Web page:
NNAMDIExcept that you won't make that contribution now. You'll make it when we go to the break during which we'll be doing our membership campaign. And then our producer Michael Martinez will have some more to say about it I know. Something that involves singing, but that's another story. Virginia's gay marriage ban struck down in federal court. U.S. District Judge Arenda Wright Allen issuing an opinion that mentioned Abraham Lincoln. And she stayed her decision, however, pending appeal to the U.S. Court of Appeals for the 4th Circuit, in Richmond, meaning same-sex marriages will not be immediately available in the commonwealth.
NNAMDIAs to the logic in the discussion, you'll hear a lot more about that on "Metro Connection," in a piece by WAMU's Jacob Fenston. He interviewed two of the plaintiffs involved in the same-sex marriage case ruled on in federal court yesterday. Here's a short clip of what Carol Schall told Jacob about why she believes striking down the voter-approved referendum is the right thing to do, even if the Constitutional amendment was approved by Virginians.
MS. CAROL SCHALLWe have the Bill of Rights. We have these guaranteed rights so we don't vote on them. We don't vote on these kind of things because our own biases and our prejudices get in the way. So we really believe that voting on something that is a God-given right is actually not the best the thing to do, because we get those questions wrong as a people regularly. And so the way our system is built, is it's built to play to our better angels. And the way we do that is through the courts. The way we guarantee that those who are different from us get included in this big great society is to have a court that arbitrates those differences.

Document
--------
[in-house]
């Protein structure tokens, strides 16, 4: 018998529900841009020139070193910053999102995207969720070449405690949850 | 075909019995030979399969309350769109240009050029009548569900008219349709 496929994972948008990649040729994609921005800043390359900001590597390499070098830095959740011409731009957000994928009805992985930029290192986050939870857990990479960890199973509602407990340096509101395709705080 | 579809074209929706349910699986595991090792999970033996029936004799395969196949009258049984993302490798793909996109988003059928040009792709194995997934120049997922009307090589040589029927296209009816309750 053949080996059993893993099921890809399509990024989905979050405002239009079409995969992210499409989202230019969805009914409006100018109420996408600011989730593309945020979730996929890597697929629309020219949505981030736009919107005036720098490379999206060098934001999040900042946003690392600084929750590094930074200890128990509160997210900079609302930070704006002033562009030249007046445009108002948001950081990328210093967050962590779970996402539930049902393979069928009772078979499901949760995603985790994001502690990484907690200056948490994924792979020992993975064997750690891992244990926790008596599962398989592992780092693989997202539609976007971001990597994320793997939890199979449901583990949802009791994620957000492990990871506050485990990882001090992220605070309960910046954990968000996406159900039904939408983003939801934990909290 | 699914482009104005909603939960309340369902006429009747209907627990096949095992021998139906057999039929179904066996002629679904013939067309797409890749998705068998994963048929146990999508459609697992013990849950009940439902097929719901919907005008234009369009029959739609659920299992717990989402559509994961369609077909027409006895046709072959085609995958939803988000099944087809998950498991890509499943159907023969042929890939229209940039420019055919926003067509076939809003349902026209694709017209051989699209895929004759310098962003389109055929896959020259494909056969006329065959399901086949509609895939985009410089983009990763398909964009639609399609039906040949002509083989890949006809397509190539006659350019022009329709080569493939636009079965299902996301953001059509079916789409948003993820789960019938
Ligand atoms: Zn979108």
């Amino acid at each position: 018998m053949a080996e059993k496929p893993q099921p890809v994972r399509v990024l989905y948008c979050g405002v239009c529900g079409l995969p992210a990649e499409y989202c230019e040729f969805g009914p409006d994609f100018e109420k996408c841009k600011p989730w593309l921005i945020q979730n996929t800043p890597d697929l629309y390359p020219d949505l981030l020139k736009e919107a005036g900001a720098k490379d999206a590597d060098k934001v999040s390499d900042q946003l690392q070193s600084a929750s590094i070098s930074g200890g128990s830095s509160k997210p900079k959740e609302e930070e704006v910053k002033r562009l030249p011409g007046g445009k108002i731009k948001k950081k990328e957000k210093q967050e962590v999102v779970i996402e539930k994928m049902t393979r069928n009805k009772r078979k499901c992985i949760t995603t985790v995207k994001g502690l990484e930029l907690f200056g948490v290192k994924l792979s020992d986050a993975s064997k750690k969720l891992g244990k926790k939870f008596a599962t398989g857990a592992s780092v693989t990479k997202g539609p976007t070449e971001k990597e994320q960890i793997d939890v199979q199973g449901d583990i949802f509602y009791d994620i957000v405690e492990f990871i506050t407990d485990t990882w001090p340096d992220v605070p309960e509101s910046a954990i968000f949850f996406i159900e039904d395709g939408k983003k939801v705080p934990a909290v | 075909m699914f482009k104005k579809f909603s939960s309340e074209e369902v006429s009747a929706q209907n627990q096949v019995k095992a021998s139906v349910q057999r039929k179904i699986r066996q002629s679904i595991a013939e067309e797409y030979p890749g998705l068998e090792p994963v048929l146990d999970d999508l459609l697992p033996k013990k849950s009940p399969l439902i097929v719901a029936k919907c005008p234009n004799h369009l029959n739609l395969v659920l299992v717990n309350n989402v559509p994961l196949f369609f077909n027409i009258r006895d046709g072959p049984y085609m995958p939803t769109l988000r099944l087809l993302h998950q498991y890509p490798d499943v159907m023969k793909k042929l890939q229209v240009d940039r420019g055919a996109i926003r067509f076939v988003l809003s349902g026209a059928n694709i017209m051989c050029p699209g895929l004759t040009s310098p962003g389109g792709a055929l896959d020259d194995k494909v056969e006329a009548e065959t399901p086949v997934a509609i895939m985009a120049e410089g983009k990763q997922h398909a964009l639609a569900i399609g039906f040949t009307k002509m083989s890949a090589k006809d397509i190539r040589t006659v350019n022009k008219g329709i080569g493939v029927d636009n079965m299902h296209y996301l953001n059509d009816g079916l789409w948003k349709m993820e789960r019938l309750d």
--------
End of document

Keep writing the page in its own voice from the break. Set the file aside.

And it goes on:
NNAMDIAnd of course more about that on "Metro Connection." But, Tom Sherwood, as I mentioned, she stayed her decision, pending appeal to the U.S. Court of Appeals for the 4th Circuit, so this is not over.
SHERWOODThat's true, but that's an expected thing, to have the opinions stayed. But, you know, this is a validation, some for Mark Herring, the Virginia attorney general who, right out of the box when he took office said he's not going to defend this constitutional ban. He said it's unfair and not equal treatment and that he wanted Virginia to move forward. So he's got to be very happy with this ruling.
NNAMDIHe joined the gay couples in asking that the ban be struck down.
SHERWOODAnd, you know, the opponents are saying that this is -- you're going against the will of the people who voted 57 percent for this one man-one woman constitutional amendment. But I think the trend across the country, whether it's Kentucky or middle America or the left Coast, I think you're seeing a significant change quickly on this.
NNAMDISpeaking of Court of Appeals, our guest last week, Paul Zuckerberg, who wanted the election for the city's attorney general to take place here on April 1st after the council had put it off, maybe for another four years, says he is going to the D.C. Court of Appeals. Last week when he was here he had not yet heard the decision. It went against him, but he's not quitting.